On if he thought it was gamesmanship on the part of OSU:

"You would have to ask them, which I think they're probably going to deny based on what the statements have been. But I don't care what it was. I think it's an extremely serious issue. I think the commissioner of this conference, Jim Delaney, needs to look into it. Certainly, I think everyone here at Michigan is extremely concerned about the issues of what happened there. To do that to our student athletes, coaches, student trainers, and student managers … I mean, what are we doing?!"

On what they were searching for:

"I don't know if they're looking for drugs. I don't think I'm a terrorist."

On how long the search delayed the team:

"I don't know. Look, let me make this clear. It had nothing to do with the outcome of that game. Nothing! That is not anything we're using as an excuse. We're talking about how a university in this conference … how their athletic department chose to try to embarrass us, I guess. Obviously it was in front of a lot of their fans where it was easy for them to watch. I don't know what the reasoning is. But I certainly would expect something as an explanation because I think that is absolutely unfortunate. That's it."

On if he'll file a complaint:

"I don't know."

On if they made them open the bags:

"You know, I don't even remember. I was pretty angry so I tried to control my temper and my tongue, which I did a wonderful job of."

On if there is a normal security checkpoint they have to go through:

"Let me ask you this. I have another question for them. 9/11 … two years ago we were down there, there was nothing. So, is it so much more serious now?"

On if he would have been as upset if they had told him before hand that there was reason to be concerned:

"Well, I think that's a major part of the issue. I guess when I look on it, what really is interesting is that they would say that with all these other schools it has been the same all year long when it hasn't. I mean, there is an issue of credibility here. They made the statement that one team didn't bring any bags in. We had people in our travelling party who took bags in that weren't coaches. They didn't ask them for their bags. They just walked in right behind us with their bags and nobody said a word to them. It was just the players and the coaches."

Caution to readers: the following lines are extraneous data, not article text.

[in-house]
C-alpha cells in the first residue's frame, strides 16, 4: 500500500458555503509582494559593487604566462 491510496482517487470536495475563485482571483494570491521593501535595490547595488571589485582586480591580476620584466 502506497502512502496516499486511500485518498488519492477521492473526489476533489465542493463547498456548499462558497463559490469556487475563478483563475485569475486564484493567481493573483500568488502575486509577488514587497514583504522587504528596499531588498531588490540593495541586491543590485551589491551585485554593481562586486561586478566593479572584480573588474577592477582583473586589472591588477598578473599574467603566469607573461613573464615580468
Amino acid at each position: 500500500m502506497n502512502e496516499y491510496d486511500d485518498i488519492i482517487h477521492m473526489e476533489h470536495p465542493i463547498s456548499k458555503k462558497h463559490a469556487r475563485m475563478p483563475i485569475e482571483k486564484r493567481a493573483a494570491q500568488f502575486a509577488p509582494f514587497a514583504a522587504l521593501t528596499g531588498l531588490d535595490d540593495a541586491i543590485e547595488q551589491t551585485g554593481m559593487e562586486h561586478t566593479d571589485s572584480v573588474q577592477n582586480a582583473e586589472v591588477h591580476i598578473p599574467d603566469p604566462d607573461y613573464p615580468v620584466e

"At one point John Faulk had to take all of the equipment in. He has got thousands of pounds of equipment: helmets, shoulder pads, and jerseys. They at first were going to make him open every bag, which would have taken hours. All of these people … fans … standing around harassing him as he brought it through the gate."

"I don't understand it. To me, if it's going to be the greatest rivalry in college athletics, which so many of us believe it is, then I don't think it is too much to say lets have great respect for each other. Lets treat each other like we would want to be treated. I guarantee you that the athletic director at Ohio State doesn't want his son treated the way that they treated our players."

On if the players were agitated:

"Everybody was agitated because if you're going to do something like that to your guests, wouldn't it be appropriate to let them know? I just don't understand that. And honestly, I hate to even talk about it. But I would have discussed this win or lose. I want to emphatically say that it has nothing to do with the game. The Ohio State team played great. Give them the credit."

On if Coach Tressel knew anything about it:

"Well, he asked me … it was interesting … he asked me if we got in okay and how was everything going. I said, 'As a matter of fact, they just had your dogs out there searching our bags Jim.' I said, 'I don't know what the hell that was all about.' He said, 'Well, I didn't know anything about that.' "

On if the episode rattled his team:

"No! Are you kidding?!"

On if he believes Tressel didn't know anything about it:

"You'd have to ask him. If he told me that, I'd have to believe him. But somebody in that department knew."

Click below for the full transcript.